TURTLECREEK REDWARE Stag Dish Circa 1990s
Gorgeous handcrafted redware dish by the renowned TURTLECREEK POTTERS of Morrow, Ohio. Turtlecreek Potters was one of the first 20th century pottery companies to begin re-creating authentic American redware using old techniques. Many excellent potters have worked with Turtlecreek Potters, including Greg and Mary Shooner.
The 6" by 8" redware rectangular dish is from the 1990s. Redware is an earthenware pottery utilizing a red to pinkish burning clay body and was among the very first commercial products to be manufactured and used by European settlers to North America. Its fragile nature and its lead glaze rendered it obsolete as soon as an economically feasible alternative (salt-glazed stoneware, tin or glass) was available.
The design features a STAG centered in the middle of the reddish orange glazed dish. The back of the dish is incised with the following:
Enjoy your shopping!
ABOUT TURTLECREEK POTTERS
Turtlecreek Potters originated in 1984 and is part of the Workshops of David T. Smith located in Morrow, Ohio. The "Workshops" are a village-like atmosphere of board and batten shops that are the home to many skilled designers, cabinetmakers, finishers, potters and other artisans employed by David Smith.
In the early years of his business, Smith devoted himself to reproducing American antique furniture reproductions in New England, Shaker, and Pennsylvania German styles. However in the 1980s, in an attempt to fulfill the need for hard-to-find quality accessories for his furniture line, Smith spent many hours in museums and their archives researching early American redware. He developed an original lead glaze and built an outdoor wood fired kiln. The result was a very authentic line of redware plates and thrown forms that antique and pottery collectors embraced.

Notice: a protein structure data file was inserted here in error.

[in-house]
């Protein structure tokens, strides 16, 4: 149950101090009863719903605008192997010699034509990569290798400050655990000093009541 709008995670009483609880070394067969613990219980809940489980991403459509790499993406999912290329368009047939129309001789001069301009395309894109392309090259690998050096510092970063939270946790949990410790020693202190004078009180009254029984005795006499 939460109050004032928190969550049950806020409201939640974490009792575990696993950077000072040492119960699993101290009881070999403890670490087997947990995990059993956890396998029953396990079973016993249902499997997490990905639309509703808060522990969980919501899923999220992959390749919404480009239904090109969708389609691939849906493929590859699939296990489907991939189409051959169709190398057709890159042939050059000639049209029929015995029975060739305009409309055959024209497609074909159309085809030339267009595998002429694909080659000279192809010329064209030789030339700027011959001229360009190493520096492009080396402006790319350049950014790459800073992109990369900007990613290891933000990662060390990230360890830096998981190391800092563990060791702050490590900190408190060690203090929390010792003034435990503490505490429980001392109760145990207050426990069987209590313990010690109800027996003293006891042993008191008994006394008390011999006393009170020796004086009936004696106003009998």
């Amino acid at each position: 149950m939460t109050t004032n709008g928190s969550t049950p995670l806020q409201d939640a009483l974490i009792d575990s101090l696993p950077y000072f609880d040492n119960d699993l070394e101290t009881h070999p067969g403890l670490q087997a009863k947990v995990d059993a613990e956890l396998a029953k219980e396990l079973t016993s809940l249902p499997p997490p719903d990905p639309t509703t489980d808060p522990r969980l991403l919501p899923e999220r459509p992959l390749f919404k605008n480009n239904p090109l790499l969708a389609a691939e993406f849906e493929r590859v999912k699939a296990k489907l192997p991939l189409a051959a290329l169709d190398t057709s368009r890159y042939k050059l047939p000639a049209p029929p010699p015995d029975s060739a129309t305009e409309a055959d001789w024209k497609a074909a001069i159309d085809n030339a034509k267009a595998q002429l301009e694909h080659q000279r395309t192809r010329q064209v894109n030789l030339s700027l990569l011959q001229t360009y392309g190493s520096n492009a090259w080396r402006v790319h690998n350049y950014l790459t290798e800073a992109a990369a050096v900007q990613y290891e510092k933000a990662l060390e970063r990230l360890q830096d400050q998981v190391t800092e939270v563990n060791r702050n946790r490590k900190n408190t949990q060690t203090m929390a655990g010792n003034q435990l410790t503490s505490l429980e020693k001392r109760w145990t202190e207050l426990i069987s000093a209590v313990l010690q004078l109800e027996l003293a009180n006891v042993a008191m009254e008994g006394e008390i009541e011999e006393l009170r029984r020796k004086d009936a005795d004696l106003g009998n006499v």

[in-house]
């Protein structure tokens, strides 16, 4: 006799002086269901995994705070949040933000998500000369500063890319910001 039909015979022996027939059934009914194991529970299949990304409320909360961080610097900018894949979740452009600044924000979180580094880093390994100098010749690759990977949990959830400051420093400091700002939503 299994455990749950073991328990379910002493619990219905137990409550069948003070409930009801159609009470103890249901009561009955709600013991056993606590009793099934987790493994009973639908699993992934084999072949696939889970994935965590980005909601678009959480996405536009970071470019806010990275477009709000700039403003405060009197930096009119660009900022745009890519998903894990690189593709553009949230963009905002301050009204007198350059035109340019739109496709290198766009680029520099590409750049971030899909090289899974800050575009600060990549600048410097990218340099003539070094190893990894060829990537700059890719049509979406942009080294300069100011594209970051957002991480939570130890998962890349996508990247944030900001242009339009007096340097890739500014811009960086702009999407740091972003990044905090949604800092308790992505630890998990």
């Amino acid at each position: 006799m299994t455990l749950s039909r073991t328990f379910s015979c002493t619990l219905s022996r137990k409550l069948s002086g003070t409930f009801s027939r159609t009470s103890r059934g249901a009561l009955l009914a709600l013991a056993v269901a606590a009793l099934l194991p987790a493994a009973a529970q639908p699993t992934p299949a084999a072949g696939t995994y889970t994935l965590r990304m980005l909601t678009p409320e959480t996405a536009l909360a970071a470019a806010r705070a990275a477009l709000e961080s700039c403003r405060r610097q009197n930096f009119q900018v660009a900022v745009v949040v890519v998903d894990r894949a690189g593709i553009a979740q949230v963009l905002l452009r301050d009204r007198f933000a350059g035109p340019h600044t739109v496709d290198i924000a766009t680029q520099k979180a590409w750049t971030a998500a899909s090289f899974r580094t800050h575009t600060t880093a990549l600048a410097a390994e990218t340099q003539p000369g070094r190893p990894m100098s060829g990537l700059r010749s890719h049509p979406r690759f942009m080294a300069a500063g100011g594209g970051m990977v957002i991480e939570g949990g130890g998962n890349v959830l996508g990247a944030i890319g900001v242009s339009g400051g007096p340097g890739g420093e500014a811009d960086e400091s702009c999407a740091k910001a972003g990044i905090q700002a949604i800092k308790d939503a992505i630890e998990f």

The work of Workshops of David T. Smith has been prominently featured in two books by Tim Tanner (Early American Country Homes and Early American Country Interiors) and in national magazines, including Old House Interiors' Early Homes and A Primitive Place & Country Journal, in which David frequently contributes as a writer. Throughout the years, The Workshops has been honored to be featured in numerous national magazines, books, and publications.
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